County's authority in question
The definition of “right to work” is itself controversial.
According to the National Right to Work Legal Defense Foundation, the “right to work” is the “right of every American to work for a living without being compelled to belong to a union.”
However, according to the American Federation of Labor and Congress of Industrial Organizations, right-to-work policies are attempts to “make it harder for working people to form unions and collectively bargain for better wages, benefits and working conditions.”
Last October, Sussex County Councilman Rob Arlett, R-District 5, introduced a right-to-work ordinance, seeking, he said, to have a public discussion on right-to-work laws and whether they would be beneficial for the county economy.
He was met by an overwhelming response at the Tuesday, Jan. 2 public hearing in Georgetown.
Right to what?
A little more than half of the 50 states have right-to work laws. Delaware is not one of them. Employees of union-represented workplaces in Delaware are required to pay union dues as a condition of employment, regardless of whether they choose to join the union. In the 28 states that do have right-to-work laws, employees that choose not to join a union do not have to pay dues.
On one hand, in states like Delaware, required union dues give the unions power to negotiate for better pay, benefits and working conditions for employees.
On the other hand, in states like Delaware, some jobs never materialize in the first place. In a capitalist system, labor costs factor into the success of a business, and some argue it’s therefore in a business owner’s best interest to set up shop in a right-to-work state.
At an October county council meeting, following a discussion on economic development, Arlett referenced a 2016 Sixth Circuit Court of Appeals case where the justices ruled that not just the state of Kentucky, but Kentucky counties have the authority to enact right-to-work laws. The union appealed to the U.S. Supreme Court, but they declined to hear the case.
“I think [that decision] implores us, for the residents of this county, to further look into that,” Arlett said.
According to the ruling, the case for the counties’ authority rests on the meaning of “state” in the context of the National Labor Relations Act.
“The NLRA permits agreements between employers and unions that require employees to join or pay dues to the union, known as union-security agreements. But the NLRA also permits ‘State or Territorial’ laws that prohibit such agreements, commonly referred to as right-to-work laws,” the Sixth Circuit Court of Appeal’s opinion states. “The primary question presented by this lawsuit is whether a right-to-work law may be enacted solely by a state or territorial government, or whether a local government – in this case a county – may pass a law prohibiting union-security agreements.”
While the decision doesn’t affect Delaware directly, it could create a domino effect by encouraging municipal and county lawmakers to challenge the law. Should a similar case reach a different circuit court and be declined, that decision would be in direct contrast of the Sixth Circuit decision - meaning the Supreme Court will then have to hear the case.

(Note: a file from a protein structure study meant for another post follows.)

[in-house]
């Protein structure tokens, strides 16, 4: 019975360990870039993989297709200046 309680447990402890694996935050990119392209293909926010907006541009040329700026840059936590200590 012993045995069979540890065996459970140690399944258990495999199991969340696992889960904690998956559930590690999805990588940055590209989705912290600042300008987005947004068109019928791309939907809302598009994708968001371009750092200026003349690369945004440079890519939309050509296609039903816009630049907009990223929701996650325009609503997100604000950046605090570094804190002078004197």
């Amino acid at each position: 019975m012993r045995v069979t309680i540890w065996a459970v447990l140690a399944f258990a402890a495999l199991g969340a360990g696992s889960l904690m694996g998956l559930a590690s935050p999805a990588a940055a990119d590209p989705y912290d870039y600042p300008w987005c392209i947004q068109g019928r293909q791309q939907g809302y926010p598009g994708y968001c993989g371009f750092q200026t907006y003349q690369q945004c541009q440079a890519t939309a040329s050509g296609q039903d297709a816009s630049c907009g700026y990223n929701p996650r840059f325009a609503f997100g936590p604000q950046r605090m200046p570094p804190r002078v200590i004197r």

The Sussex County Council held a public hearing Jan. 2 on a right-to-work ordinance.
Temperatures in Georgetown were below freezing, but a dozen or more union supporters protested on The Circle outside the county building. They brought two enormous inflatables – a “fat cat” with its hand around the neck of a union mouse and a rat draped with Arlett’s photo.
Inside, the seats were full and the line of people wishing to speak wrapped around the room. A handful of people sat or stood in the lobby, watching on a TV.
Charles Timmons, representing the Delaware chapter of the Associated Builders and Contractors, which represents nonunion employees, took his turn at the podium.
“Right-to-work laws ensure workers have an opportunity to choose whether union representation makes sense for them,” he said. “Delaware continues to struggle with financial stability, economic development and job growth. Any ordinance or law that would promote increased opportunity for companies to expand their workforce and put Delawareans to work should be moved forward.”
Brotherhood of Maintenance of Way Employees and the International Brotherhood of Teamsters Delaware Legislative Director William Glass countered, “We had a fellow at the last meeting that stated that his biggest problem with drawing business into Sussex County had to do with infrastructure, tax rates, affordable housing, good schools,” he said. “These are all things that right-to-work doesn’t help. By paying people less, your tax base is less.”
Many of those who spoke at the hearing focused on the fact that, currently, right-to-work is a state issue. Sussex County Attorney Everett Moore said Delaware’s “home rule” statute, which provides certain authority to municipalities, does not give the county the power to enact right-to-work laws.
“It is my opinion that we do not have the authority to enact a home rule ordinance,” he said. “There will be litigation if this is passed, and I think there could be litigation on multiple fronts – state and federal.”
He also indicated that if the county were sued, an injunction against right-to-work laws would likely be in effect until the matter was settled.
After hours of hearing statements from the public, the council deferred a vote. The ordinance has been placed on the agenda for the Jan. 9 meeting.